Chain Pickerel Credit: Virginia Dept. of Inland Game and Fisheries
Chain Pickerel - The chain pickerel is characterized with a slender body with prominent chain-like markings on a contrasting lighter green background. Chain pickerel will eat almost everything that moves. A popular gamefish, they will follow a fishing line to strike their pray at incredible speeds.
Channel Catfish Credit: U.S. Fish and Wildlife
Channel Catfish - Channel catfish have barbells on the chin that look like long black whispers. The barbels are equipped with tastebuds which help the catfish feed at night and in muddy waters. Very popular for their flavor, channel catfish prefer deep pools around logs, rocks and other structure where they can hide.
Gizzard Shad, Credit: NOAA
Gizzard Shad - The American Gizzard Shad are abundant in Triadelphia. Pollution-tolerant, the American Gizzard shad produce slime like eels and also have a noticeable strong “fishy” smell. This is one of the reasons that they are not valued for eating as well as having numerous bones and tasteless flavor.
Largemouth Bass, Image Courtesy of Texas Parks and Wildlife
Largemouth Bass -This fish can be recognized by its lower jaw which extends past the back ridge of the eye. It is dark green with silvery sides and belly. They like large, slow moving rivers or streams with soft bottoms. They feast on minnows, perch, sunfish, gizzard shad, small mammals, insects, frogs and occasionally snakes.
Northern Pike, Illustration by Timothy Knepp, US Fish and Wildlife Service
Northern Pike - This large gamefish has light markings on a dark olive green body. A carnivorous fish, the northern pike likes to feed other fish, but on occasion ducklings. In 2010, the largest pike caught along WSSC’s watershed was 12 lbs. 0.5 oz.
Smallmouth Bass, Illustration by Duane Raver, U.S. Fish and Wildlife Service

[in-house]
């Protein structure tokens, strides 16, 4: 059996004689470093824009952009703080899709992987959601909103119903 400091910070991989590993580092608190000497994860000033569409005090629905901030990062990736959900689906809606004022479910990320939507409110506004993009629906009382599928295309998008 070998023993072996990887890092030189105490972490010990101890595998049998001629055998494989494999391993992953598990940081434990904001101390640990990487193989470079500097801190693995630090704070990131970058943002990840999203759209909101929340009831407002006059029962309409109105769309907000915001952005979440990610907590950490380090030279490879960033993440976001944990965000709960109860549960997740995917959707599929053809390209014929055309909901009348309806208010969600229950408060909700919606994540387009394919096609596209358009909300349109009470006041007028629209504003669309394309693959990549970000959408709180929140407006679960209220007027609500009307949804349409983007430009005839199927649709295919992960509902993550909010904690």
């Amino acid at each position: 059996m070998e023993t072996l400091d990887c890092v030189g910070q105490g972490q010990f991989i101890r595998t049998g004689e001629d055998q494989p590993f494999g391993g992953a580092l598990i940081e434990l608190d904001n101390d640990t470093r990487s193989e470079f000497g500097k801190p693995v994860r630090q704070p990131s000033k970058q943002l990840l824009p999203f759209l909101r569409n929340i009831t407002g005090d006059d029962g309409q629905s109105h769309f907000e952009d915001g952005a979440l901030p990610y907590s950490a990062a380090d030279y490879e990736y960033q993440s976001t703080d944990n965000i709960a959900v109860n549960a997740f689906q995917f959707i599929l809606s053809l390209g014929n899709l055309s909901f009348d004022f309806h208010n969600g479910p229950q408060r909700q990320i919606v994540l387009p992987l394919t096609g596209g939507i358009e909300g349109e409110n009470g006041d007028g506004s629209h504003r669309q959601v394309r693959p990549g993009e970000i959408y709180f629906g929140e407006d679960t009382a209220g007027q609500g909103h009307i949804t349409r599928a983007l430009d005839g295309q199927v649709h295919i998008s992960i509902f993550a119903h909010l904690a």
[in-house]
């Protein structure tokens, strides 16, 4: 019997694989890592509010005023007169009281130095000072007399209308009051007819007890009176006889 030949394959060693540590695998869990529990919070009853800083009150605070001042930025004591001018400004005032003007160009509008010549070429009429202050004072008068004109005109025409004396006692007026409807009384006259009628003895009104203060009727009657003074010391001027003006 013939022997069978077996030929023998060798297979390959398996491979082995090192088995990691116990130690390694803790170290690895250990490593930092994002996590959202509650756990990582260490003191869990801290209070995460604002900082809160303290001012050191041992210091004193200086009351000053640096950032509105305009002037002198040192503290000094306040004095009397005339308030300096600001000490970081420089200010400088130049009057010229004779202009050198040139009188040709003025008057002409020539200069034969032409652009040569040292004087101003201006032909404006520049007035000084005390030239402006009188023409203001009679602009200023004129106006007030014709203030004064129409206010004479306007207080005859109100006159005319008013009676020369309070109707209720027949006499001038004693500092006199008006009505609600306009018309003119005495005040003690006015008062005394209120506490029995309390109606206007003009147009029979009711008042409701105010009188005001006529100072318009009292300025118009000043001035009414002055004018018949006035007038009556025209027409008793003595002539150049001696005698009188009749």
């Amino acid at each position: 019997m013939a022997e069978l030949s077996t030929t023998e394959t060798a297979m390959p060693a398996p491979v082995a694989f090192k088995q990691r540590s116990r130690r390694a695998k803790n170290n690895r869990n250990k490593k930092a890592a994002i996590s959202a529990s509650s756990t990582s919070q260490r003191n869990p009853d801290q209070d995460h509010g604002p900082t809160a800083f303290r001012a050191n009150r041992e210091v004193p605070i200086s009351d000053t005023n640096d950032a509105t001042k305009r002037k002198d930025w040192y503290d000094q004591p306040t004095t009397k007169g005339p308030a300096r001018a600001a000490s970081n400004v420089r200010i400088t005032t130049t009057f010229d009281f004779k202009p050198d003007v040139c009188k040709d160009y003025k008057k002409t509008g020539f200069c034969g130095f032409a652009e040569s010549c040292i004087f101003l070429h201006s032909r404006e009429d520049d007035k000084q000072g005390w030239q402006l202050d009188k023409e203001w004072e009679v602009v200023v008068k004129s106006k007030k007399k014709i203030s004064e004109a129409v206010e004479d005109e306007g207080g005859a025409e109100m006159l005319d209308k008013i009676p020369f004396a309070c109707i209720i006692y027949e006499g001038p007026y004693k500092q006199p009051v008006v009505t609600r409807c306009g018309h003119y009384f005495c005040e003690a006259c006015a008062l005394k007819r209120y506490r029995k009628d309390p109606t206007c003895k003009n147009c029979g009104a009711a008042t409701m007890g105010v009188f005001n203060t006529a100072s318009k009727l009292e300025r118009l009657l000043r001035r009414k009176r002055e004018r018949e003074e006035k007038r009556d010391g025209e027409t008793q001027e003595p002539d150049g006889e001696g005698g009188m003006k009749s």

Smallmouth Bass - Found upstream from Brighton Dam, this fish is very popular with anglers due to its fighting spirit. To reach the Maryland’s requirement of being 12” or more before being harvested, a smallmouth bass requires three to five growing seasons. It spends those seasons in gravel or rubble-studded streams with some shade cover near deep ponds.
White Perch, image from U.S. Fish and Wildlife and US Geological Survey
White Perch - This game fish is a “dinner plate” favorite due to its flavor. Averaging 7 to 10 inches, this fish usually weighs around 1 lb. According to MD DNR, white perch are well established in both of WSSC’s reservoirs and spawn from April to June in fresh to low-salinity waters of rivers such as the Patuxent.
Yellow Perch, Image Courtesy of U.S. Fish and Game Service
Yellow Perch - This fish’s most distinguishing mark is 6-8 vertical bands found across their back and sides. They like slow-moving, nearshore areas with vegetation that can provide food and protection. They will feed on insect larvae, crustaceans and/or small fish. But fishermen find it easiest to catch a yellow perch during their spawning run in the early winter months.